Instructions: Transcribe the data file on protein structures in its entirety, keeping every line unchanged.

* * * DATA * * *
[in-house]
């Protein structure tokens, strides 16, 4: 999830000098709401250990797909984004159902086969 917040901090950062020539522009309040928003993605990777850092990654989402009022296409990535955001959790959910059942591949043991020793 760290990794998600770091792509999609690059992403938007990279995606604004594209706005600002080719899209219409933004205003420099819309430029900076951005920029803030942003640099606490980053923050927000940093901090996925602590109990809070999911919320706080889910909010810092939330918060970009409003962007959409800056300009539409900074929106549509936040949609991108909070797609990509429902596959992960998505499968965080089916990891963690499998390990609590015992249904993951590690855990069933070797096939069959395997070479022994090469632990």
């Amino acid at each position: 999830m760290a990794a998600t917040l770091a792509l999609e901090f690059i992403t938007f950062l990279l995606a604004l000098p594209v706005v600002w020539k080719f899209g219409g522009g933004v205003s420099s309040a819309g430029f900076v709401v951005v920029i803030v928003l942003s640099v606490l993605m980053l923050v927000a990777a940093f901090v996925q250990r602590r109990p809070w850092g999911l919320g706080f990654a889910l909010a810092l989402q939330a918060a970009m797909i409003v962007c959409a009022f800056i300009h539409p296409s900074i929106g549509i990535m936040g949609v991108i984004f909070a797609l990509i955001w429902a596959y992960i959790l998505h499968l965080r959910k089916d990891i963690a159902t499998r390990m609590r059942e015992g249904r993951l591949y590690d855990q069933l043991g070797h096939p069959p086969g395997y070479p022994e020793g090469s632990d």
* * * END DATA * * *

[in-house]
């Protein structure tokens, strides 16, 4: 999830000098709401250990797909984004159902086969 917040901090950062020539522009309040928003993605990777850092990654989402009022296409990535955001959790959910059942591949043991020793 760290990794998600770091792509999609690059992403938007990279995606604004594209706005600002080719899209219409933004205003420099819309430029900076951005920029803030942003640099606490980053923050927000940093901090996925602590109990809070999911919320706080889910909010810092939330918060970009409003962007959409800056300009539409900074929106549509936040949609991108909070797609990509429902596959992960998505499968965080089916990891963690499998390990609590015992249904993951590690855990069933070797096939069959395997070479022994090469632990």
């Amino acid at each position: 999830m760290a990794a998600t917040l770091a792509l999609e901090f690059i992403t938007f950062l990279l995606a604004l000098p594209v706005v600002w020539k080719f899209g219409g522009g933004v205003s420099s309040a819309g430029f900076v709401v951005v920029i803030v928003l942003s640099v606490l993605m980053l923050v927000a990777a940093f901090v996925q250990r602590r109990p809070w850092g999911l919320g706080f990654a889910l909010a810092l989402q939330a918060a970009m797909i409003v962007c959409a009022f800056i300009h539409p296409s900074i929106g549509i990535m936040g949609v991108i984004f909070a797609l990509i955001w429902a596959y992960i959790l998505h499968l965080r959910k089916d990891i963690a159902t499998r390990m609590r059942e015992g249904r993951l591949y590690d855990q069933l043991g070797h096939p069959p086969g395997y070479p022994e020793g090469s632990d």